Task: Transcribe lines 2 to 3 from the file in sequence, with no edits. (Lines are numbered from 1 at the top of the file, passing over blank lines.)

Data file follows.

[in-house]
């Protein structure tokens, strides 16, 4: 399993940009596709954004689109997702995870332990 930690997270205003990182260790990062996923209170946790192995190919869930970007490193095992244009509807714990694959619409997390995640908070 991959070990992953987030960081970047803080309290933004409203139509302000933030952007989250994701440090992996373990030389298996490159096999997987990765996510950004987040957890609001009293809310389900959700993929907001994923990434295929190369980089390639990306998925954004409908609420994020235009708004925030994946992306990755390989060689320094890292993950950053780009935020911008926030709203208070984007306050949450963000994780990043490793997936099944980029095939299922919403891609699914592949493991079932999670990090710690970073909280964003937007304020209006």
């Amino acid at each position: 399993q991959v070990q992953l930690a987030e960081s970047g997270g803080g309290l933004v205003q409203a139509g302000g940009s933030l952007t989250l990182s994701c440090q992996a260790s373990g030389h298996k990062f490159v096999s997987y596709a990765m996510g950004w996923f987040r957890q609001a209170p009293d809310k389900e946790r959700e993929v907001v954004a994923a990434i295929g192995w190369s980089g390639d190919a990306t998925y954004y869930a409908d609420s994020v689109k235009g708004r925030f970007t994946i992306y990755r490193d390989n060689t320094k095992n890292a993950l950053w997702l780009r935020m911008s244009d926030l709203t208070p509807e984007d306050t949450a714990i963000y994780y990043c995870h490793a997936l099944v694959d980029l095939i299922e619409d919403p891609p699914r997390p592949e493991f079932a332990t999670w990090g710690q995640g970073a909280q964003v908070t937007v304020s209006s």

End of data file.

């Protein structure tokens, strides 16, 4: 399993940009596709954004689109997702995870332990 930690997270205003990182260790990062996923209170946790192995190919869930970007490193095992244009509807714990694959619409997390995640908070 991959070990992953987030960081970047803080309290933004409203139509302000933030952007989250994701440090992996373990030389298996490159096999997987990765996510950004987040957890609001009293809310389900959700993929907001994923990434295929190369980089390639990306998925954004409908609420994020235009708004925030994946992306990755390989060689320094890292993950950053780009935020911008926030709203208070984007306050949450963000994780990043490793997936099944980029095939299922919403891609699914592949493991079932999670990090710690970073909280964003937007304020209006």
């Amino acid at each position: 399993q991959v070990q992953l930690a987030e960081s970047g997270g803080g309290l933004v205003q409203a139509g302000g940009s933030l952007t989250l990182s994701c440090q992996a260790s373990g030389h298996k990062f490159v096999s997987y596709a990765m996510g950004w996923f987040r957890q609001a209170p009293d809310k389900e946790r959700e993929v907001v954004a994923a990434i295929g192995w190369s980089g390639d190919a990306t998925y954004y869930a409908d609420s994020v689109k235009g708004r925030f970007t994946i992306y990755r490193d390989n060689t320094k095992n890292a993950l950053w997702l780009r935020m911008s244009d926030l709203t208070p509807e984007d306050t949450a714990i963000y994780y990043c995870h490793a997936l099944v694959d980029l095939i299922e619409d919403p891609p699914r997390p592949e493991f079932a332990t999670w990090g710690q995640g970073a909280q964003v908070t937007v304020s209006s």